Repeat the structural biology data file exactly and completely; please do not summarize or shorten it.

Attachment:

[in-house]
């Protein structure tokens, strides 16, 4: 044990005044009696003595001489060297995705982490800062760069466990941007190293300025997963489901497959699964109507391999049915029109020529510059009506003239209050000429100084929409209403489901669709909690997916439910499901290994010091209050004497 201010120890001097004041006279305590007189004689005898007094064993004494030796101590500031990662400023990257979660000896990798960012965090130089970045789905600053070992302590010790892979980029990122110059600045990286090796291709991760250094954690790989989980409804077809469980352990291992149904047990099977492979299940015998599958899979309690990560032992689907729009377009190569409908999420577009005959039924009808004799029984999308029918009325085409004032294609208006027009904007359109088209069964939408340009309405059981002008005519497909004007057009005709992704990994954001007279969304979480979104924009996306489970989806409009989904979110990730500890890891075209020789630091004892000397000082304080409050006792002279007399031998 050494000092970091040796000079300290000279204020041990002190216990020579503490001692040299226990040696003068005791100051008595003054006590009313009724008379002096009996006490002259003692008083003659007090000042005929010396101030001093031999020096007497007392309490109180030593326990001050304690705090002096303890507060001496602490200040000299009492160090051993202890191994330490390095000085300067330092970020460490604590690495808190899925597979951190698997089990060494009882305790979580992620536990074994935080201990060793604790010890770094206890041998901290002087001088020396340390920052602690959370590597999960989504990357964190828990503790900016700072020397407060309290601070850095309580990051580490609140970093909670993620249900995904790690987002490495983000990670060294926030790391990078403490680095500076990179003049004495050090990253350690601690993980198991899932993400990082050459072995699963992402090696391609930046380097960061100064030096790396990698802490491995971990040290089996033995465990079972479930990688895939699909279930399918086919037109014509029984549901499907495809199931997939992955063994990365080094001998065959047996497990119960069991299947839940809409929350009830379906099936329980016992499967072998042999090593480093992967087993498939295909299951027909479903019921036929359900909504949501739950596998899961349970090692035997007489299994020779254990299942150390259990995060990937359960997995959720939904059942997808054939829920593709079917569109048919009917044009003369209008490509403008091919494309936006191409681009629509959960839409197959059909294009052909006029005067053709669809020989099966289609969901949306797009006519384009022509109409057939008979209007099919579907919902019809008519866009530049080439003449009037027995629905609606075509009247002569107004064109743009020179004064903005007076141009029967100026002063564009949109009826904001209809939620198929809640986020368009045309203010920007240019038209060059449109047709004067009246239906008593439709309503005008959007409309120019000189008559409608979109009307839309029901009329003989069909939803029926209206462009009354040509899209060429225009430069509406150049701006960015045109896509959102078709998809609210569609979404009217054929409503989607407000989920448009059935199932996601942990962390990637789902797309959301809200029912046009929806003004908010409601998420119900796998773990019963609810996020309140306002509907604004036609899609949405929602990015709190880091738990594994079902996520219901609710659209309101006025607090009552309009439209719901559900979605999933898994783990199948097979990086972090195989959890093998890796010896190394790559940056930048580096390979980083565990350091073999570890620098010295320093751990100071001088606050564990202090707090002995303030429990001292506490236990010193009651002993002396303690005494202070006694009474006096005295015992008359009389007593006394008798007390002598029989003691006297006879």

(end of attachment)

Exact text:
[in-house]
């Protein structure tokens, strides 16, 4: 044990005044009696003595001489060297995705982490800062760069466990941007190293300025997963489901497959699964109507391999049915029109020529510059009506003239209050000429100084929409209403489901669709909690997916439910499901290994010091209050004497 201010120890001097004041006279305590007189004689005898007094064993004494030796101590500031990662400023990257979660000896990798960012965090130089970045789905600053070992302590010790892979980029990122110059600045990286090796291709991760250094954690790989989980409804077809469980352990291992149904047990099977492979299940015998599958899979309690990560032992689907729009377009190569409908999420577009005959039924009808004799029984999308029918009325085409004032294609208006027009904007359109088209069964939408340009309405059981002008005519497909004007057009005709992704990994954001007279969304979480979104924009996306489970989806409009989904979110990730500890890891075209020789630091004892000397000082304080409050006792002279007399031998 050494000092970091040796000079300290000279204020041990002190216990020579503490001692040299226990040696003068005791100051008595003054006590009313009724008379002096009996006490002259003692008083003659007090000042005929010396101030001093031999020096007497007392309490109180030593326990001050304690705090002096303890507060001496602490200040000299009492160090051993202890191994330490390095000085300067330092970020460490604590690495808190899925597979951190698997089990060494009882305790979580992620536990074994935080201990060793604790010890770094206890041998901290002087001088020396340390920052602690959370590597999960989504990357964190828990503790900016700072020397407060309290601070850095309580990051580490609140970093909670993620249900995904790690987002490495983000990670060294926030790391990078403490680095500076990179003049004495050090990253350690601690993980198991899932993400990082050459072995699963992402090696391609930046380097960061100064030096790396990698802490491995971990040290089996033995465990079972479930990688895939699909279930399918086919037109014509029984549901499907495809199931997939992955063994990365080094001998065959047996497990119960069991299947839940809409929350009830379906099936329980016992499967072998042999090593480093992967087993498939295909299951027909479903019921036929359900909504949501739950596998899961349970090692035997007489299994020779254990299942150390259990995060990937359960997995959720939904059942997808054939829920593709079917569109048919009917044009003369209008490509403008091919494309936006191409681009629509959960839409197959059909294009052909006029005067053709669809020989099966289609969901949306797009006519384009022509109409057939008979209007099919579907919902019809008519866009530049080439003449009037027995629905609606075509009247002569107004064109743009020179004064903005007076141009029967100026002063564009949109009826904001209809939620198929809640986020368009045309203010920007240019038209060059449109047709004067009246239906008593439709309503005008959007409309120019000189008559409608979109009307839309029901009329003989069909939803029926209206462009009354040509899209060429225009430069509406150049701006960015045109896509959102078709998809609210569609979404009217054929409503989607407000989920448009059935199932996601942990962390990637789902797309959301809200029912046009929806003004908010409601998420119900796998773990019963609810996020309140306002509907604004036609899609949405929602990015709190880091738990594994079902996520219901609710659209309101006025607090009552309009439209719901559900979605999933898994783990199948097979990086972090195989959890093998890796010896190394790559940056930048580096390979980083565990350091073999570890620098010295320093751990100071001088606050564990202090707090002995303030429990001292506490236990010193009651002993002396303690005494202070006694009474006096005295015992008359009389007593006394008798007390002598029989003691006297006879």